4. You must never let a boy take off the Pants (although you may take them off yourself in his presence).

5. You must not pick your nose while wearing the Pants. You may, however, scratch casually at your nostril while really kind of picking.

6. Upon our reunion, you must follow the proper procedures for documenting your time in the Pants.

7. You must write to your Sisters throughout the summer, no matter how much fun you are having without them.

8. You must pass the Pants along to your Sister according to the specifications set down by the Sisterhood. Failures to comply will result in a sever spanking upon our reunion.

9. You must not wear the Pants with a tucked-in shirt and belt. See rule #2.

10. Remember: Pants = love. Love your pals. Love yourself.

It’s been quite a while since I read and devoured this book (maybe I should reread it, then?), but I do remember that one of the characters attends an overnight camp during the summer.

7. Katie Kazoo Switcheroo: Camp Rules! by Nancy E. Krulik

Katie is so excited for her two-week stay at sleepaway camp! Friends, activities, Color War, s’mores . . . and wild animals???? But Katie can’t go anywhere without the magic wind following her—even to camp! Have twice the summer fun with twice the switcheroos in Katie Kazoo’s newest Super Special!
 There was a time when I used to be obsessed with this series. I was maybe around 8 or 9 years old at the time, but when I went to overnight camp at age 12, I reread this book to get more of a sense of what it would be like. This book is great for any reader considering going to overnight camp- it has such a realistic portrayal of it.⛺️

8. Baby-Sitters’ Summer Vacation by Ann M. Martin

This summer, the Baby-sitters and a whole bunch of the kids they sit for are going to Camp Mohawk! With the girls as counselors-in-training, and the kids as campers, it’ll be just like baby-sitting–in the woods!

The Baby-sitters soon discover that camp isn’t just nature walks and making lanyards. Dawn gets lost in the wilderness overnight. Kristy learns how to use mascara, and Mary Anne gets caught sneaking over to the boys’ side of the camp. Stacey spends the two weeks with poison ivy. . .and Claudia falls in LUV with a boy CIT.

This is one summer vacation the Baby-sitters will never forget!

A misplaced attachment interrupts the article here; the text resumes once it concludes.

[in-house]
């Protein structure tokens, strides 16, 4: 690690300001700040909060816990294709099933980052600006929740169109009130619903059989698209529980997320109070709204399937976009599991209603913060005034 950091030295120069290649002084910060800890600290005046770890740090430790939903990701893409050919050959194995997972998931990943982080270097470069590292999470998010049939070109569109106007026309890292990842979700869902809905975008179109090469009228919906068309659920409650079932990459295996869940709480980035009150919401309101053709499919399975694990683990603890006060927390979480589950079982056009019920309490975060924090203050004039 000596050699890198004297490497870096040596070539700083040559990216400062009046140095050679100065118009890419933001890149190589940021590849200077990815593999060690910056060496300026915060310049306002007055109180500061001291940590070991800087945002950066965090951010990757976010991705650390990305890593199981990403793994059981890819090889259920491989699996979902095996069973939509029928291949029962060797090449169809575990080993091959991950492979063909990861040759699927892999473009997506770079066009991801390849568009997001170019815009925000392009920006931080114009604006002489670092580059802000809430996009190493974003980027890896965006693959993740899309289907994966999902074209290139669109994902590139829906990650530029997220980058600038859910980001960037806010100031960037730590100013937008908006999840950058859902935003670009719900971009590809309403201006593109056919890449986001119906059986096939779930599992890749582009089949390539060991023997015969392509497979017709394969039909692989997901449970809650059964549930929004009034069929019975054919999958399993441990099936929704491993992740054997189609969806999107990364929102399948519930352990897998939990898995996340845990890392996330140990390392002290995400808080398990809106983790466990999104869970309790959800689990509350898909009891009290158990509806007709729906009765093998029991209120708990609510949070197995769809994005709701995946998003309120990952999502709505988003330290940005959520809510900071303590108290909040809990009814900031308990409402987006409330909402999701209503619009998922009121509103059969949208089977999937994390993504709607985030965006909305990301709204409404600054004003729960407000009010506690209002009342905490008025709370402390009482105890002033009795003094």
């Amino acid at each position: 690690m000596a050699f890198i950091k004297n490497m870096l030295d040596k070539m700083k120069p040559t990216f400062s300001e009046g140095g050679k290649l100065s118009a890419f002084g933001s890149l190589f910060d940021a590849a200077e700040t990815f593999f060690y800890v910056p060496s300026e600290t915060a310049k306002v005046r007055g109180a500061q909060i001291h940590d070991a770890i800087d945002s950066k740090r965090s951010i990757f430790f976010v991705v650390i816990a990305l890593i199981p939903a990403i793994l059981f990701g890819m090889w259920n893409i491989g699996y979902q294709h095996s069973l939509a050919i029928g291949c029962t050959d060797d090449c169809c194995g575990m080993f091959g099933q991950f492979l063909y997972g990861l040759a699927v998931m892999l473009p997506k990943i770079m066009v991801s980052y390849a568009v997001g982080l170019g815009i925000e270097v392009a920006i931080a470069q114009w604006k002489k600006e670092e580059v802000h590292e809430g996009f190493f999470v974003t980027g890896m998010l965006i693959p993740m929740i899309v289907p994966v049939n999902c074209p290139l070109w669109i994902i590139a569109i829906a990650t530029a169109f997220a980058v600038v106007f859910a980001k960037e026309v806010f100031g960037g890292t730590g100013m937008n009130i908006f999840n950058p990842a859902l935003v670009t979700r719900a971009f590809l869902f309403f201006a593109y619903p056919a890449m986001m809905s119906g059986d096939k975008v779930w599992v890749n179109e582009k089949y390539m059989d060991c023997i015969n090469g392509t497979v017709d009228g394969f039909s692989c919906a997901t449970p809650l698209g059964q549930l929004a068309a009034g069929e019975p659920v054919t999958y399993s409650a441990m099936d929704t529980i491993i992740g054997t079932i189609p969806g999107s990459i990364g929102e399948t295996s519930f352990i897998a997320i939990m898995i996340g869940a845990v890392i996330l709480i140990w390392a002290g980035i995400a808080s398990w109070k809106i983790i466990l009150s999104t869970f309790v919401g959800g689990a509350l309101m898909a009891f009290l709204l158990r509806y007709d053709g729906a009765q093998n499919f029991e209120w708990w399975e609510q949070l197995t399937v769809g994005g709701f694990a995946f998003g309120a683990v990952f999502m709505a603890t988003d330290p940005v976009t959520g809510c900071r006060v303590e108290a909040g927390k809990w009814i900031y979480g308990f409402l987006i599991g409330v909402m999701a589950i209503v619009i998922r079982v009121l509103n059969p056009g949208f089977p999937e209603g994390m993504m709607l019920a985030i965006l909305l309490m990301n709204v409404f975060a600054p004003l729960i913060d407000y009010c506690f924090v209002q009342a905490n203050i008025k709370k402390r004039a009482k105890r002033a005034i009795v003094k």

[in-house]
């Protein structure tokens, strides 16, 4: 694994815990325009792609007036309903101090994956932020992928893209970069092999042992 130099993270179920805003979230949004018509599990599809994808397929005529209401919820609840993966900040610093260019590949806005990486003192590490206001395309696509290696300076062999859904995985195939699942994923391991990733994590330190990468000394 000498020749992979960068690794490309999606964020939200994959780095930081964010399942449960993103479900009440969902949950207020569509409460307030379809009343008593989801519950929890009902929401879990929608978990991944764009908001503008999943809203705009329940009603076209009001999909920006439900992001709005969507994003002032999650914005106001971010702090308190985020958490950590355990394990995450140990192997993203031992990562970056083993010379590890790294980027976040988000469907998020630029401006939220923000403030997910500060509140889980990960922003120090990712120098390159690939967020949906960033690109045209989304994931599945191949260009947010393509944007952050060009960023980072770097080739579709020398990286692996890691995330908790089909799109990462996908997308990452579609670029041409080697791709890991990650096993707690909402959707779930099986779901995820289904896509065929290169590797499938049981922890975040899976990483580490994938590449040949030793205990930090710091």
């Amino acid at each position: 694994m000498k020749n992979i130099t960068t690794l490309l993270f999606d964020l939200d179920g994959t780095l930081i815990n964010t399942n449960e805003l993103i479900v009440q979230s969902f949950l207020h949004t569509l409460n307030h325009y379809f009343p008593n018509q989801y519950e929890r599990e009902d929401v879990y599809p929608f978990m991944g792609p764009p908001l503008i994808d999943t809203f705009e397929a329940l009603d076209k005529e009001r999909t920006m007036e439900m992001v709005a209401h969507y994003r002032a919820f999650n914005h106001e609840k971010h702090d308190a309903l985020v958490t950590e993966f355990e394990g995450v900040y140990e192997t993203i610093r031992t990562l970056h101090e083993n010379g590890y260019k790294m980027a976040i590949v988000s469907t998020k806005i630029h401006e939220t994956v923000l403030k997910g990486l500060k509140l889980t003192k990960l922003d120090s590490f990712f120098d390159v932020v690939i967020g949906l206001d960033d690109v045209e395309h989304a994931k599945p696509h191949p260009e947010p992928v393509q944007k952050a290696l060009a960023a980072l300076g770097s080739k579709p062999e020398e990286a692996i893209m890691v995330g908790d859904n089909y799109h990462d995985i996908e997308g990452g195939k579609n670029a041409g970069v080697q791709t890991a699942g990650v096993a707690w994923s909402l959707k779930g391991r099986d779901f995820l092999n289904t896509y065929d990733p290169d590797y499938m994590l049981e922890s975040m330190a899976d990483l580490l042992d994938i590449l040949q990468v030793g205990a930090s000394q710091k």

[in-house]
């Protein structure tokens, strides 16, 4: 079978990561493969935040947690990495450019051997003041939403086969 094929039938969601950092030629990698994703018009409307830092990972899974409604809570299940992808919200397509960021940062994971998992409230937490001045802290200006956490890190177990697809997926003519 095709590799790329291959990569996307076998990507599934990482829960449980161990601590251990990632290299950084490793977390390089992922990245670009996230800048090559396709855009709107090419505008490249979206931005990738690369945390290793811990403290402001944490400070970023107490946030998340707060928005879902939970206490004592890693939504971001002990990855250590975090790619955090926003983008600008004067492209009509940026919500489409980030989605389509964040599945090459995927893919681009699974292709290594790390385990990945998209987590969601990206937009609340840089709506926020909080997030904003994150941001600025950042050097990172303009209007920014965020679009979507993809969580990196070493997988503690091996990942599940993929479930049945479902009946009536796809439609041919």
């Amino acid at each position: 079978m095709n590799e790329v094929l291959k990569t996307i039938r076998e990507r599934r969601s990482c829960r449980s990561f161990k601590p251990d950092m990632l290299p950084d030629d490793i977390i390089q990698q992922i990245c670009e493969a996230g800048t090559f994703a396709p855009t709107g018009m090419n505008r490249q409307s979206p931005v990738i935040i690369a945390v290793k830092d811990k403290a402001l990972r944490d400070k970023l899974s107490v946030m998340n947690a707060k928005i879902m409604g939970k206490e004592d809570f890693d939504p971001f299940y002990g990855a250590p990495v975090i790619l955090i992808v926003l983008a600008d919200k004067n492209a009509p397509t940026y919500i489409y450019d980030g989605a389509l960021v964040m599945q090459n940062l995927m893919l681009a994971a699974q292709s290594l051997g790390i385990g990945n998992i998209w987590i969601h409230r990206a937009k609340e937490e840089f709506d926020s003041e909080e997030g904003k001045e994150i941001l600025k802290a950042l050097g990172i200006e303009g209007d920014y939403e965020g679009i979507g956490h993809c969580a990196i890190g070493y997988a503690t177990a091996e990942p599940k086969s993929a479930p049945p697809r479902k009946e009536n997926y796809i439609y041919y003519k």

Oh yes- I was addicted to this series as well! This book is also great for those first-time overnight campers, as it also has a pretty good portrayal of camp.❤️

9. Camp Rolling Hills by Stacy Davidowitz

A hilarious and heartfelt series about the particular magic of summer camp—a place where reinvention is possible and friends are like family—from a sparkling debut talent.

Finally, it’s summer! Stephanie—aka Slimey—has been counting the days until she can return to her favorite place in the entire world, Camp Rolling Hills. And this year she’s especially happy to be back—she’ll have eight blissful weeks away from home, where life has been decidedly rocky.
New kid Bobby, on the other hand, is pretty sure he’s in for the worst summer of his life. He does not understand his weirdo cabinmates, the group singing, and the unfortunate nicknames (including his: Smelly). But he does understand Slimey, and the two soon fall in crush. This summer might not be so bad after all!
But then a fight sets off an epic, campwide, girls-versus-boys prank war. Bunks are raided! Boxer shorts are stolen! And it’s up to Slimey and Smelly to keep the peace.

I haven’t read this middle grade camp series, but I have heard some fabulous things about it and I’m sure it’s great for prospective campers!😊

10. Camp So-and-So by Mary McCoy

The letters went out in mid-February. Each letter invited its recipient to spend a week at Camp So-and-So, a lakeside retreat for girls nestled high in the Starveling Mountains. Each letter came with a glossy brochure with photographs of young women climbing rocks, performing Shakespearean theatre under the stars, and spiking volleyballs. Each letter was signed in ink by the famed and reclusive businessman and philanthropist, Inge F. Yancey IV.

By the end of the month, twenty-five applications had been completed, signed, and mailed to a post office box in an obscure Appalachian town.

Had any of these girls tried to follow the directions in the brochure and visit the camp for themselves on that day in February, they would have discovered that there was no such town and no such mountain and that no one within a fifty-mile radius had ever heard of Camp So-and-So.

Camp So-and-So is on my TBR and I’m super excited to read it! It looks interestingly unique- if any of you have read it, please let me know how it was!🙈

So tell me, have you read any of these books? Opinions? Have you ever been to summer camp? Did you enjoy it? What are some other books you’ve read that focus on summer camp? Let me know in the comments below.

Au revoir!💜

Top Ten Thursday #55🇨🇦

Hi everyone!😃

Happy (belated) Canada Day! This one was especially special because it was Canada’s 150th birthday! For those of you who are Canadian, I hope you all had a great day and did something super fun with your friends and families to celebrate the occasion.🎊